It's a return to a traditional name for the radical replacement for the Auris
- The Toyota Corolla will be built in UK, and promises to be as reliable as ever
- Promises big improvements over previous model
- Will have two hybrid powertrains plus one conventional petrol engine
- Toyota will have a tough time encouraging the young or image conscious into this car
- Sharp styling, but does it look exciting enough to stand out in this market sector?
The replacement for the outgoing Toyota Auris hatchback brings back one of the car industry's most famous nameplates. The Toyota Corolla, which should go on sale in the UK will be pitched right at the heart of the one of the most hotly-contested market sectors – and its maker promises that it will be capable of being a class-leader.
That's a big ask when you're up against the Volkswagen Golf, Ford Focus, SEAT Leon, Vauxhall Astra as well as the huge proliferation of mid-sized family-oriented SUVs typified by the Nissan Qashqai and SEAT Ateca.
The old Auris was a very worthy and rational purchase – particularly in hybrid guise – but not exactly the most exciting thing to look at or drive. But that's all set to change now that the new Toyota Corolla has been announced. Like the outgoing model it will be built in the UK, and should hit roads at the beginning of 2019.
Furthermore, it'll be the first to feature the Japanese manufacturer’s Dual Hybrid Strategy - a choice of two different petrol-electric powertrains, plus a conventional 1.2-litre turbocharged petrol.
Two types of Toyota Corolla hybrid
As well as the fuel-sipping 122hp 1.8-litre combustion engine and battery-powered motor combination we’ve driven in various Prius and C-HR guises (including one we ran for six months), the new Corolla will also feature a more performance-focused 2.0-litre unit with 180hp.
Toyota says there’s more to the new motor than a small boost in displacement – for a start it’s calling it the Dynamic Force Engine, which sounds like something from the Marvel Cinematic Universe. The firm’s own press material promises an ‘energised drive’, plus paddles to shift the CVT transmission's simulated gears manually.
Trick engineering means it’s more efficient and increased mid-range pulling power. Plus, when you press on Toyota promises that the hybrid system will keep engine revs down and draw more electric power from the battery, avoiding the old car’s noisy, lacklustre acceleration.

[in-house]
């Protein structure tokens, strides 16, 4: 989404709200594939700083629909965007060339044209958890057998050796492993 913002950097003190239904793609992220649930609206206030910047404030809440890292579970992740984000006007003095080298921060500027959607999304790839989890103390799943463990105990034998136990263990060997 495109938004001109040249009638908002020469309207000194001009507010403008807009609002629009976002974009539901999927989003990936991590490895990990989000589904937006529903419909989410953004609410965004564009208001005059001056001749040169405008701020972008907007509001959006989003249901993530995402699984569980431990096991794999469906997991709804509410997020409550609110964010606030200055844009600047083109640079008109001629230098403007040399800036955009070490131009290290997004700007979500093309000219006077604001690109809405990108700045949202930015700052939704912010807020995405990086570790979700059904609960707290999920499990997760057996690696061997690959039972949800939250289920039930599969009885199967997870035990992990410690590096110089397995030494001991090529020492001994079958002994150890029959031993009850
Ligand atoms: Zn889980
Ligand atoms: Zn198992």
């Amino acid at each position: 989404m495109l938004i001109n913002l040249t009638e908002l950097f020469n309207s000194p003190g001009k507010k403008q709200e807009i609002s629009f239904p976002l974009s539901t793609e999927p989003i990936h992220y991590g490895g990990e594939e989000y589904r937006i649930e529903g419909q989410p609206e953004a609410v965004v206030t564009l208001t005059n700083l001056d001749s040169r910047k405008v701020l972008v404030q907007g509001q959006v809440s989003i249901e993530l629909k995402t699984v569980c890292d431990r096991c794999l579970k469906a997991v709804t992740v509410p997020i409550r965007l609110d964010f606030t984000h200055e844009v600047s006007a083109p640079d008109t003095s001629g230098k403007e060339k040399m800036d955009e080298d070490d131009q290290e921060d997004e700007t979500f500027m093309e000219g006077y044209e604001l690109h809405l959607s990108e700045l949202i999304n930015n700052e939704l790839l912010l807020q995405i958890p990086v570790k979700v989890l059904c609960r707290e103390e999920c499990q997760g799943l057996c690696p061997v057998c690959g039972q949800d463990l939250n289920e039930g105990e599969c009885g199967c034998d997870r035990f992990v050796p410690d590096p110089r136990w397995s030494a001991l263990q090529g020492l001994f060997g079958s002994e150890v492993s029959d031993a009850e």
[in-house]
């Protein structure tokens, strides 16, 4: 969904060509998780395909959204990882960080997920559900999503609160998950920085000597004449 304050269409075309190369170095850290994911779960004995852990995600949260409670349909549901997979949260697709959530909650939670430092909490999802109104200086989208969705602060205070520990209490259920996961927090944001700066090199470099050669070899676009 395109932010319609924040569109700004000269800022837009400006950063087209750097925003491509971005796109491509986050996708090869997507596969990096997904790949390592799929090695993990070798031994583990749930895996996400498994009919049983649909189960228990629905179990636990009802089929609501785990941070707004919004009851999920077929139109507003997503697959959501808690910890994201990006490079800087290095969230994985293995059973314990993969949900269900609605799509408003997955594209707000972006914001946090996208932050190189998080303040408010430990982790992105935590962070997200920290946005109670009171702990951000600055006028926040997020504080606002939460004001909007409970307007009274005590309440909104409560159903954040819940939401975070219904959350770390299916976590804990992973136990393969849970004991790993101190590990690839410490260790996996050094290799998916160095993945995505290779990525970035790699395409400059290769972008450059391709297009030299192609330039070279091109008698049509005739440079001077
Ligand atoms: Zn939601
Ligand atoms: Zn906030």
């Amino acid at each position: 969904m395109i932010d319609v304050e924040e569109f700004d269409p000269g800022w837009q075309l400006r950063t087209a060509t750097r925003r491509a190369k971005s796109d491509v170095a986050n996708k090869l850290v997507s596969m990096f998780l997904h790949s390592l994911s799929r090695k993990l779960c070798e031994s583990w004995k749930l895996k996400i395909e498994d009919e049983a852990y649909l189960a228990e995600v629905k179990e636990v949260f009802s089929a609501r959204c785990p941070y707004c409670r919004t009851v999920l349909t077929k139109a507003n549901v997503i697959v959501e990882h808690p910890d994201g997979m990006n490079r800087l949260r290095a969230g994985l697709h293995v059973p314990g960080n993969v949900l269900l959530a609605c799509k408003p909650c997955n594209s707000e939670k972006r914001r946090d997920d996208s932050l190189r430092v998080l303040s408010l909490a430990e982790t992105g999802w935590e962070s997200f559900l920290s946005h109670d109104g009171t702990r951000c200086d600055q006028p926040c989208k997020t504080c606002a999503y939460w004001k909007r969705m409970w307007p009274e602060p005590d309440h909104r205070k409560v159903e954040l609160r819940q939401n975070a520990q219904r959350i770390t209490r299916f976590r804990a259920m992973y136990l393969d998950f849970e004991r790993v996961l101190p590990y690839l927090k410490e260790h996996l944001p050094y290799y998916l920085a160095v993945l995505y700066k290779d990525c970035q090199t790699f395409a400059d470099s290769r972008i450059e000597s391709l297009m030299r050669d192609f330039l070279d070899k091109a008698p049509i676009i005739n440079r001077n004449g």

All of this sounds great – pick the 1.8-litre hybrid if you want the ultimate Corolla fuel economy, or the 2.0-litre version if you want small bills but also like putting your foot down every now and again.
So, what about a diesel version? There won't be one. Aside from the Land Cruiser SUV, as well as its vans and pickups, Toyota has already confrimed that diesel-engined vehicles will disappear from its price lists before the new Corolla even goes on sale.
Any other changes for the 2019 Toyota Corolla?
As well as a more dynamic look, Toyota has announced a load of new tech that fits into its New Global Architecture.
Whether or not these innovations will make their way into the Corolla is yet to be seen, but we certainly hope the new continuously variable transmission automatic will feature, thanks to its clever new launch gear and revised ratios, which means better performance at all speeds but especially from a standing start – a weak point in the old Auris hybrid.
There’s also a new six-speed manual gearbox, which can adjust the engine revs when changing gear to ensure smooth shifts, and an exciting-sounding E-Four all-wheel drive system for hybrid electric vehicles.
Will there be a Toyota Corolla Touring Sports?
Yes. Toyota says that the Corolla Touring Sports will be unveiled on 2 October.
It remains to be seen whether there's a market for such a car alongside better-known models like the Peugeot 308 SW and Ford Focus Estate - especially given the proliferation of SUVs that claim to do much of the same job.
But, given that the old Auris Touring Sports sold decently well, its maker clearly thinks replacing it is worth the effort.
The Parkers Verdict
With its sharp new styling, we reckon that Toyota is in the money when it says that the 2019 Corolla will be more of a showroom pull than the old Auris. It's based on the same underpinnings as the C-HR and Prius, so it will also drive pretty smartly, and will be on the pace in terms of hybrid tech.
What will be interesting to see is whether it will attract buyers from rival carmakers, as well as picking up Toyota faithful looking to replace their Auris – we'll know more when we get behind the wheel later in 2018.